(Sure. I will get you some feedback if I survive the journey. As I write this, my second grader is choreographing a dance to Dance Monkey next to me at the table. Obviously I haven’t gotten around to reading about how to parent her.)

As soon as we got into the car, my fourth grader commandeered the fourth grader book and asked if he could read it. He hates to read so I was pleasantly surprised. I figured “Why not?” He might as well get a heads-up on all the voodoo I’m about to be work on him.

The first thing that happened was that he got a huge smile on his face and said, “Momma, look what’s on page 80!!” His sister demanded to know too. I knew too well from already having skimmed the book. “Yeah but look what’s on page 86!” I replied.

Page 80 started a chapter on sex, and page 86 was the beginning of the chapter on technology. My daughter immediately demanded to see the second grader book to see if sex was covered in her book. It was. Both of the kids were now super excited that these parenting books were finally going to force me into conversations about sex. Since last weekend, I’ve been asking friends with older children how they broached the subject with their kids early on. I always thought I’d be the cool parent and be able to talk about all this easily. Not the case. I just don’t think I should be telling an 8- and 9-year old about sex? The books don’t actually tell me to say, they just offer “stems” like, “I’m so glad you asked about that” or “Can we talk about this at another time?” (I will be using that one a lot), or “What kinds of things have you heard about sex?” (Do I need to cite the source for these questions? Are they trademarked due to the fact that they are in these books?).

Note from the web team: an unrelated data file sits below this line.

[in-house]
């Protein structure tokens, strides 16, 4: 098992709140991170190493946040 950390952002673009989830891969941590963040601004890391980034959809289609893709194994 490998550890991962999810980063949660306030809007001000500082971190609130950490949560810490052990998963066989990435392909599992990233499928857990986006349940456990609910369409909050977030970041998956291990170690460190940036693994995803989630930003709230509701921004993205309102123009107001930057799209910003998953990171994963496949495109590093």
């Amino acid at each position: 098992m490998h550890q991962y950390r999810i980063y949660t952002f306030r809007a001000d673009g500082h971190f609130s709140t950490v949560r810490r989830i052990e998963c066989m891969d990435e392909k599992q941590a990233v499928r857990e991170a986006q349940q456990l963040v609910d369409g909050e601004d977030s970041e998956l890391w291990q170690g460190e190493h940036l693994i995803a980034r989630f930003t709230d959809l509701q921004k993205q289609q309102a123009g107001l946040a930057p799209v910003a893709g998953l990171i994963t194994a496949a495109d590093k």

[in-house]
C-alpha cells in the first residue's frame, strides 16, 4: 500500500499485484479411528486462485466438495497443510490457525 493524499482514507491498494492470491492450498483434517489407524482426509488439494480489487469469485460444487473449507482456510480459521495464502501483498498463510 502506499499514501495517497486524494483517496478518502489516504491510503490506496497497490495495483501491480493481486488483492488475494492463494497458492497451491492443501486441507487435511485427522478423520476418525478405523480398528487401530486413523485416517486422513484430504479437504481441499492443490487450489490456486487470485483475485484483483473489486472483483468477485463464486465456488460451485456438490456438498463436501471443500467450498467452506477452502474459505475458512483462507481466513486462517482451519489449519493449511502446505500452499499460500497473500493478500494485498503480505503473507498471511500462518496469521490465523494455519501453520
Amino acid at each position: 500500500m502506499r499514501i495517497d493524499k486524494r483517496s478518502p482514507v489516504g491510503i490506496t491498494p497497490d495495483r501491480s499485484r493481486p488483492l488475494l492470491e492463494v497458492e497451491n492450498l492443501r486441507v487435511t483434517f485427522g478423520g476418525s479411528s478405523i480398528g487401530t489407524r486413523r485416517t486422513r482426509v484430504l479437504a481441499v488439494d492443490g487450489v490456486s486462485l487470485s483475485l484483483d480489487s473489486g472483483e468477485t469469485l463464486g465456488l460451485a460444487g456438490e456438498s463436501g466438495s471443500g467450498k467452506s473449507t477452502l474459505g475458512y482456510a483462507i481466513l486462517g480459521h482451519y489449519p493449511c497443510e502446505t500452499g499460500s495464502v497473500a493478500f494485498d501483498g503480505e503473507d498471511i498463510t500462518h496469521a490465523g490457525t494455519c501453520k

I was especially interested in any guidance about technology. A suggestion for my fourth grader on this topic was sitting down with him while he played games or watched YouTube videos on the iPad. Last night, I cozied up next to him and the iPad on the couch and he freaked out. “Momma! What are you doing????”